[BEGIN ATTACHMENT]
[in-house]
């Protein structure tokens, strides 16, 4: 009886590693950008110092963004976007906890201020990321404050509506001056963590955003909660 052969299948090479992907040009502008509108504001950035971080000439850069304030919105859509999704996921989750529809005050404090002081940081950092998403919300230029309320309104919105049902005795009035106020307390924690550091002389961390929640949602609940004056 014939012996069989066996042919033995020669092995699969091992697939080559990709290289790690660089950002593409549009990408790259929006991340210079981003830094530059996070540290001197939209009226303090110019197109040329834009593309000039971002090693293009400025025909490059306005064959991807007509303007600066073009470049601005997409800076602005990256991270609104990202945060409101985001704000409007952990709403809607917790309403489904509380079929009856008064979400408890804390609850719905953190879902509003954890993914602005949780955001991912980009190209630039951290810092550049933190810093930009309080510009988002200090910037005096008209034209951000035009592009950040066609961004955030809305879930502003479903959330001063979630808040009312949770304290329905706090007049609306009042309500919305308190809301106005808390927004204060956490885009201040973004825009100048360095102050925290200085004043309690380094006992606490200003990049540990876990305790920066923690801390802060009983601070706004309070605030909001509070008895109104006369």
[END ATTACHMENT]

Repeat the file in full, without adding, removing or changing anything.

[in-house]
């Protein structure tokens, strides 16, 4: 009886590693950008110092963004976007906890201020990321404050509506001056963590955003909660 052969299948090479992907040009502008509108504001950035971080000439850069304030919105859509999704996921989750529809005050404090002081940081950092998403919300230029309320309104919105049902005795009035106020307390924690550091002389961390929640949602609940004056 014939012996069989066996042919033995020669092995699969091992697939080559990709290289790690660089950002593409549009990408790259929006991340210079981003830094530059996070540290001197939209009226303090110019197109040329834009593309000039971002090693293009400025025909490059306005064959991807007509303007600066073009470049601005997409800076602005990256991270609104990202945060409101985001704000409007952990709403809607917790309403489904509380079929009856008064979400408890804390609850719905953190879902509003954890993914602005949780955001991912980009190209630039951290810092550049933190810093930009309080510009988002200090910037005096008209034209951000035009592009950040066609961004955030809305879930502003479903959330001063979630808040009312949770304290329905706090007049609306009042309500919305308190809301106005808390927004204060956490885009201040973004825009100048360095102050925290200085004043309690380094006992606490200003990049540990876990305790920066923690801390802060009983601070706004309070605030909001509070008895109104006369």